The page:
- Schumaker, K. S., & Guo, Y. (2014). A Calcium-Independent Activation of the Arabidopsis SOS2-Like Protein Kinase24 by Its Interacting SOS3-Like Calcium Binding Protein1. Plant Physiology, 164, 2197-2206.
- Schumaker, K. S., & Guo, Y. (2014). Inhibition of the Arabidopsis Salt Overly Sensitive Pathway by 14-3-3 Proteins. Plant Cell, 26, 1166-1182.
- Schumaker, K. S. (2013). An atlas of over 90,000 conserved noncoding sequences provides insight into crucifer regulatory regions. Nature Genetics, 45, 891–898.More infoProvides sequencing of genomes from three Brassicaceae species (Leavenworthia alabamica, Sisymbrium irio and Aethionema arabicum) and their joint analysis with six previously sequenced crucifer genomes. Conservation across orthologous bases suggests that at least 17% of the Arabidopsis thaliana genome is under selection, with nearly one-quarter of the sequence under selection lying outside of coding regions. Much of this sequence can be localized to approximately 90,000 conserved noncoding sequences (CNSs) that show evidence of transcriptional and post-transcriptional regulation. Population genomics analyses of two crucifer species, A. thaliana and Capsella grandiflora, confirm that most of the identified CNSs are evolving under medium to strong purifying selection.
- Schumaker, K. S. (2013). The Actin-Related Protein2/3 Complex Regulates Mitochondrial-Associated Calcium Signaling during Salt Stress in Arabidopsis. Plant Cell, 25, 4544-4559.
- Schumaker, K. S. (2013). The reference genome of the halophytic plant Eutrema salsugineum. Frontiers in Plant Science, 1-14.More infoPresents the reference genome sequence (241 Mb) of E. salsugineum at 8× coverage sequenced using the traditional Sanger sequencing-based approach with comparison to its close relative Arabidopsis thaliana.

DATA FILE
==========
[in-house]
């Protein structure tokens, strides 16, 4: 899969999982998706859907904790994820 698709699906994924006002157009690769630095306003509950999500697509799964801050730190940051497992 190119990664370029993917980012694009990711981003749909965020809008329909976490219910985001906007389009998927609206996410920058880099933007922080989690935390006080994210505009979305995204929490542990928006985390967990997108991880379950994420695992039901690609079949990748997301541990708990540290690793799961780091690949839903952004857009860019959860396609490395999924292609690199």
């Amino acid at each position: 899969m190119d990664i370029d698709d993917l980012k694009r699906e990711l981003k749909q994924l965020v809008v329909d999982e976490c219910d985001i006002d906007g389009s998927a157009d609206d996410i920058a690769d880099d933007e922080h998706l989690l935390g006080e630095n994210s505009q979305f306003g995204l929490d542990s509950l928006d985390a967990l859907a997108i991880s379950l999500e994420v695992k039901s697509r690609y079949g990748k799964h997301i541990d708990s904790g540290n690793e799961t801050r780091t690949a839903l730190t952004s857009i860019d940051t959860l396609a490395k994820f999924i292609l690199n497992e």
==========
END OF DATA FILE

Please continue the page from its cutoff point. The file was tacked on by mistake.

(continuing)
- Zhou, H., Zhao, J., Yang, Y., Chen, C., Liu, Y., Jin, X., Chen, L., Xueyong, L. i., Deng, X. W., Schumaker, K. S., & Guo, Y. (2013). UBIQUITIN-SPECIFIC PROTEASE16 modulates salt tolerance in arabidopsis by regulating Na+/H+ antiport activity and serine hydroxymethyltransferase stability. Plant Cell, 24(12), 5106-5122.More infoPMID: 23232097;PMCID: PMC3556978;Abstract: Protein ubiquitination is a reversible process catalyzed by ubiquitin ligases and ubiquitin-specific proteases (UBPs). We report the identification and characterization of UBP16 in Arabidopsis thaliana. UBP16 is a functional ubiquitin-specific protease and its enzyme activity is required for salt tolerance. Plants lacking UBP16 were hypersensitive to salt stress and accumulated more sodium and less potassium. UBP16 positively regulated plasma membrane Na+/H+ antiport activity. Through yeast two-hybrid screening, we identified a putative target of UBP16, SERINE HYDROXYMETHYLTRANSFERASE1 (SHM1), which has previously been reported to be involved in photorespiration and salt tolerance in Arabidopsis. We found that SHM1 is degraded in a 26S proteasome-dependent process, and UBP16 stabilizes SHM1 by removing the conjugated ubiquitin. Ser hydroxymethyltransferase activity is lower in the ubp16 mutant than in the wild type but higher than in the shm1 mutant. During salt stress, UBP16 and SHM1 function in preventing cell death and reducing reactive oxygen species accumulation, activities that are correlated with increasing Na+/H+ antiport activity. Overexpression of SHM1 in the ubp16 mutant partially rescues its salt-sensitive phenotype. Taken together, our results suggest that UBP16 is involved in salt tolerance in Arabidopsis by modulating sodium transport activity and repressing cell death at least partially through modulating SMH1stability and activity. © 2012 American Society of Plant Biologists.